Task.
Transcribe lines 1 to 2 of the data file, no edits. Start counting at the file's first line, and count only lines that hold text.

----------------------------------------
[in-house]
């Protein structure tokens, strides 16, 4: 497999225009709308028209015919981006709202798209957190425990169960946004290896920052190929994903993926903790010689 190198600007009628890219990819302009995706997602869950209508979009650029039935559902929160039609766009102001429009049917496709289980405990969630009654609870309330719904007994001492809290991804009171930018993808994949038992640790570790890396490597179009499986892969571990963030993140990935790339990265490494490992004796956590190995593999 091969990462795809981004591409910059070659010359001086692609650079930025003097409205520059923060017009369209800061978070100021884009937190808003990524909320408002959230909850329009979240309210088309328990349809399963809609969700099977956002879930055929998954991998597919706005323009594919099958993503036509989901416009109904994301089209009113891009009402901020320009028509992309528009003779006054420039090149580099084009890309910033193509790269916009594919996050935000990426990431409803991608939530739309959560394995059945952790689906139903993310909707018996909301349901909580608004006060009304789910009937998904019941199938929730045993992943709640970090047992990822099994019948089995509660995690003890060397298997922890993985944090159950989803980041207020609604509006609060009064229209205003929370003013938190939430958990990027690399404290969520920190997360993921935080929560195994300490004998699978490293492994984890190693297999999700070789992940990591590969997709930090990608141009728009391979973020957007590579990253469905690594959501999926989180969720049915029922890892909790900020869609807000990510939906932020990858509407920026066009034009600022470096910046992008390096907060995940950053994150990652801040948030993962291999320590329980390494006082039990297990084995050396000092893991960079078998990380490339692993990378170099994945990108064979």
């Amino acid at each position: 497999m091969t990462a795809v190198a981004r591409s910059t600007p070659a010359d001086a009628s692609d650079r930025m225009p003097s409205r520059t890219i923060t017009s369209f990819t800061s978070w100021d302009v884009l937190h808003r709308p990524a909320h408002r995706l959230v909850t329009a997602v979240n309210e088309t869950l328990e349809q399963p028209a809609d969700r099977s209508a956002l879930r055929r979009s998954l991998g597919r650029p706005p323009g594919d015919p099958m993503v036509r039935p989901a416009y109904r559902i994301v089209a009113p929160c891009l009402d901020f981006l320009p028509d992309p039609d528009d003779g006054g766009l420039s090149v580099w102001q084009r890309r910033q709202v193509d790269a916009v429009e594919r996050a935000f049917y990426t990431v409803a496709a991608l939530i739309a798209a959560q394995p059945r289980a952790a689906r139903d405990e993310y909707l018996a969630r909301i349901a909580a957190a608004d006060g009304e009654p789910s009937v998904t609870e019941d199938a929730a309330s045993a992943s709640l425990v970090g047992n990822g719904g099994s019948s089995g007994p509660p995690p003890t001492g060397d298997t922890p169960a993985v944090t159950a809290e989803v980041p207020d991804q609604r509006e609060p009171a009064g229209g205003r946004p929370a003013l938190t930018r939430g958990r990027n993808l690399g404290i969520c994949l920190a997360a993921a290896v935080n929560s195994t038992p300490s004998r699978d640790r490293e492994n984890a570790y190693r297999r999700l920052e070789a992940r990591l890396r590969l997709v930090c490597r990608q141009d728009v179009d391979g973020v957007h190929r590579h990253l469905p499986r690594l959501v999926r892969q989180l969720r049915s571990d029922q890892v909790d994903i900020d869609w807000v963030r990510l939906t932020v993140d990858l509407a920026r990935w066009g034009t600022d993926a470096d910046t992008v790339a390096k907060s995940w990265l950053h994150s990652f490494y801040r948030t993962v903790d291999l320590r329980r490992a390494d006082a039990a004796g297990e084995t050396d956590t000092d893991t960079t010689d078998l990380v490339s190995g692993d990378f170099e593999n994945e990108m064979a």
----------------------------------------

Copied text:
[in-house]
């Protein structure tokens, strides 16, 4: 497999225009709308028209015919981006709202798209957190425990169960946004290896920052190929994903993926903790010689 190198600007009628890219990819302009995706997602869950209508979009650029039935559902929160039609766009102001429009049917496709289980405990969630009654609870309330719904007994001492809290991804009171930018993808994949038992640790570790890396490597179009499986892969571990963030993140990935790339990265490494490992004796956590190995593999 091969990462795809981004591409910059070659010359001086692609650079930025003097409205520059923060017009369209800061978070100021884009937190808003990524909320408002959230909850329009979240309210088309328990349809399963809609969700099977956002879930055929998954991998597919706005323009594919099958993503036509989901416009109904994301089209009113891009009402901020320009028509992309528009003779006054420039090149580099084009890309910033193509790269916009594919996050935000990426990431409803991608939530739309959560394995059945952790689906139903993310909707018996909301349901909580608004006060009304789910009937998904019941199938929730045993992943709640970090047992990822099994019948089995509660995690003890060397298997922890993985944090159950989803980041207020609604509006609060009064229209205003929370003013938190939430958990990027690399404290969520920190997360993921935080929560195994300490004998699978490293492994984890190693297999999700070789992940990591590969997709930090990608141009728009391979973020957007590579990253469905690594959501999926989180969720049915029922890892909790900020869609807000990510939906932020990858509407920026066009034009600022470096910046992008390096907060995940950053994150990652801040948030993962291999320590329980390494006082039990297990084995050396000092893991960079078998990380490339692993990378170099994945990108064979």